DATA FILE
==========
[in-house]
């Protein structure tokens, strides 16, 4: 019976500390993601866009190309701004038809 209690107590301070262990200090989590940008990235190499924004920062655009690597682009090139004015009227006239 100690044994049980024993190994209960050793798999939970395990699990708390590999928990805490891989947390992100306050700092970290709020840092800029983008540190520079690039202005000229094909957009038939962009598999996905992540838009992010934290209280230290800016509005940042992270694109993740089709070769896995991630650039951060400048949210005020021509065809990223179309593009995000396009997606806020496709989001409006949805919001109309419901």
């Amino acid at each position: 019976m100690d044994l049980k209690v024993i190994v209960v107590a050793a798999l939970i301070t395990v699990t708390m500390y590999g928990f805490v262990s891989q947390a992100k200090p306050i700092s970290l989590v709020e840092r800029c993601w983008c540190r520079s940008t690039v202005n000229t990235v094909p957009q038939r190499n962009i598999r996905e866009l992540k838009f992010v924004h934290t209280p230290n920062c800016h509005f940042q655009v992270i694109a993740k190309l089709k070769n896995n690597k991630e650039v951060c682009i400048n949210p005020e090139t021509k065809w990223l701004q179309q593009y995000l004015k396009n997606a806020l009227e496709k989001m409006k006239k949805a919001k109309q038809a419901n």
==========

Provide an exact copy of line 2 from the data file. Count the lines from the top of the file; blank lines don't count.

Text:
């Protein structure tokens, strides 16, 4: 019976500390993601866009190309701004038809 209690107590301070262990200090989590940008990235190499924004920062655009690597682009090139004015009227006239 100690044994049980024993190994209960050793798999939970395990699990708390590999928990805490891989947390992100306050700092970290709020840092800029983008540190520079690039202005000229094909957009038939962009598999996905992540838009992010934290209280230290800016509005940042992270694109993740089709070769896995991630650039951060400048949210005020021509065809990223179309593009995000396009997606806020496709989001409006949805919001109309419901």